Since it first exploded onto the scene back in 2003, WordPress has established itself as one of the best content management systems in the world. It’s not terribly difficult to see why, either. It’s got one of the most user-friendly interfaces around, and is equipped with excellent features and functionality for both free and paying users. Because of this immense popularity, there exists a staggering amount of plugins with which writers can optimize their blogs.
One thing I (and many others) love about the platform is that much of the SEO is already built into the blog design. Using a tool such as All-In-One SEO should truthfully be enough for even the biggest SEO newbie to properly optimize their blog posts. However, that doesn’t mean proper optimization is a cakewalk. If you aren’t taking the necessary steps to write SEO-friendly posts to begin with, you’re not tapping into the full potential of the platform. Read more
Anyone who does a lot of WordPress installation and configuration will have developed a set of plugins that they install on every new site. We get to know the quirks and functions of our default set as well as we know the back of our hands. It’s a useful productivity habit.
I’m always happy to try out something new, but if you have a core selection of plugins, it’s easy to keep track of security issues and monitor the progress of development. It also allows me to construct a well-worn workflow so that WordPress installations can be completed quickly and efficiently.
(Image: Adrian Limani)
There’s nothing more heartbreaking for a website owner than having put dozens or hundreds of hours of work into perfecting their WordPress site, only to have it trashed by hackers, hardware failure, or a simple administrative mistake.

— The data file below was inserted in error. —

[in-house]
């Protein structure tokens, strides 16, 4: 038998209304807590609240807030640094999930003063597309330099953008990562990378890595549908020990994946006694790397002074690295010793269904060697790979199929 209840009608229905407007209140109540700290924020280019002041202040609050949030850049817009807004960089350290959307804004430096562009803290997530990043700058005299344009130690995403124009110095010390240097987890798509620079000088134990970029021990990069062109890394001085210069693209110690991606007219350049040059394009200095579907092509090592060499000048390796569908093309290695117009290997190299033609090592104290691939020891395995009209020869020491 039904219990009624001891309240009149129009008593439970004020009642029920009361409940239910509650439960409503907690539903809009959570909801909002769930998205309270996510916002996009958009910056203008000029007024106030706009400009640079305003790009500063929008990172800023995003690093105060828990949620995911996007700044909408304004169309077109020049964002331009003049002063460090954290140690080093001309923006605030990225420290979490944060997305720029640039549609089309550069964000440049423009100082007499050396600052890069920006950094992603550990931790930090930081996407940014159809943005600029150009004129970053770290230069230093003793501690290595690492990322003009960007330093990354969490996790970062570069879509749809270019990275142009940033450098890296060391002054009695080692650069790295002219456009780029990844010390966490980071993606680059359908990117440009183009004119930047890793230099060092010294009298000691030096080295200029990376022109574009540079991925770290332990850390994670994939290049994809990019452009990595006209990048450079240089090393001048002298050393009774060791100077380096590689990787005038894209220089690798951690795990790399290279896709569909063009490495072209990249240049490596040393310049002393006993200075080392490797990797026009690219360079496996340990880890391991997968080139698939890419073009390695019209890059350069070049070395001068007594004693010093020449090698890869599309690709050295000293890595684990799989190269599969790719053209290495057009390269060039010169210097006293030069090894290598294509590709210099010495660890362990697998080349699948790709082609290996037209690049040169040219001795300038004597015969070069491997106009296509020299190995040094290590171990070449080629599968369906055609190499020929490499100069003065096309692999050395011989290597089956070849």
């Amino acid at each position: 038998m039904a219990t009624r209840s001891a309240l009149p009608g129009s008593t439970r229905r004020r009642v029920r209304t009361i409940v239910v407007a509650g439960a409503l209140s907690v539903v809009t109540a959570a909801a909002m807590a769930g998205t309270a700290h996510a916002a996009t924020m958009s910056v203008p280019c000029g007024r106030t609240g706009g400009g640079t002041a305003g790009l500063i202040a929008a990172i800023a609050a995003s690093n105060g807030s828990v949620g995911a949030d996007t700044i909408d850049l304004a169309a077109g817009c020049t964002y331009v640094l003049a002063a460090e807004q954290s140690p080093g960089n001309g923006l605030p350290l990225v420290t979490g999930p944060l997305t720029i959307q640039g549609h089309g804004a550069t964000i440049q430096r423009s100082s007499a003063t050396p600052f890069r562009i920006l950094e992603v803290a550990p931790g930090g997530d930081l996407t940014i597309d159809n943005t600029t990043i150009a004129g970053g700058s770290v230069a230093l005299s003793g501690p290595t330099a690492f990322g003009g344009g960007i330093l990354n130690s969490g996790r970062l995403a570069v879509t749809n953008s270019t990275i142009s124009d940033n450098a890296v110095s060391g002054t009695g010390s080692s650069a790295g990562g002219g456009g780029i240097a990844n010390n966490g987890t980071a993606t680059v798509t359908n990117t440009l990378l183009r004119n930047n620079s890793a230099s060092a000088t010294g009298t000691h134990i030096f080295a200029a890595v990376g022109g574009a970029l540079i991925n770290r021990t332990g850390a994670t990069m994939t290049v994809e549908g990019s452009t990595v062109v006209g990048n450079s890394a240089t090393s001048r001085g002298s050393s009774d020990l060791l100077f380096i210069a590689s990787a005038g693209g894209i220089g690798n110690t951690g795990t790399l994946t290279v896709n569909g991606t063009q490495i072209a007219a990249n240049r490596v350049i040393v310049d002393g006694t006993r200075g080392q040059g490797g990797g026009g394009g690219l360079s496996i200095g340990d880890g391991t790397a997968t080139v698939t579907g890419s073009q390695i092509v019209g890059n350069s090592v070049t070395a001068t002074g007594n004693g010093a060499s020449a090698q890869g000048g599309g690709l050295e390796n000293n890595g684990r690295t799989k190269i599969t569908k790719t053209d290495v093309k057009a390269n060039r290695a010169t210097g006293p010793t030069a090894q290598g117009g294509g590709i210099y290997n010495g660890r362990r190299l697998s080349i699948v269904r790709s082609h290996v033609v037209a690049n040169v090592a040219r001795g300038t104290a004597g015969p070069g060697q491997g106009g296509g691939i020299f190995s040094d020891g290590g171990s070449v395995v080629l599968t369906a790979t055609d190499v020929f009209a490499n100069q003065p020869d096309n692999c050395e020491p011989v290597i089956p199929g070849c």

WordPress is enormously popular, with good reason, but as with any complex software it’s susceptible to malicious individuals and user errors. Your WordPress database and other assets should always be backed up so that, in the event of a catastrophe, you can simply reinstall, import your data, and be back where you were before disaster struck.
Most decent hosting companies will keep a backup for you, but as the saying goes, if your data doesn’t exist in three places, it doesn’t exist at all. Having a backup available that you fully control can be very useful.
There are many services and extensions that will help you with backing-up, but we’re going to take a look at how to back up to Amazon’s Simple Storage Service (S3). Read more
It’s a cliché to say we live in an age of impatience, but that doesn’t make it any less true. Internet users expect that the information they want will be delivered to them immediately, and research shows that they won’t wait around — bounce rates are proportional to page load times. The slower a page loads, the more users will click the back button and return to their search engine to choose the next link in the list, which is likely to be a competitor.
Google, in its effort to direct its users to the sites most likely to satisfy them, uses page load times as one of its signals for determining ranking. All else being equal, you could be losing ranking to a competitor because your site loads less swiftly.
There are various strategies site owners can implement to make sure that their users get the pages they want as quickly as possible, and we’re going to have a look at some of the most important ones here. Read more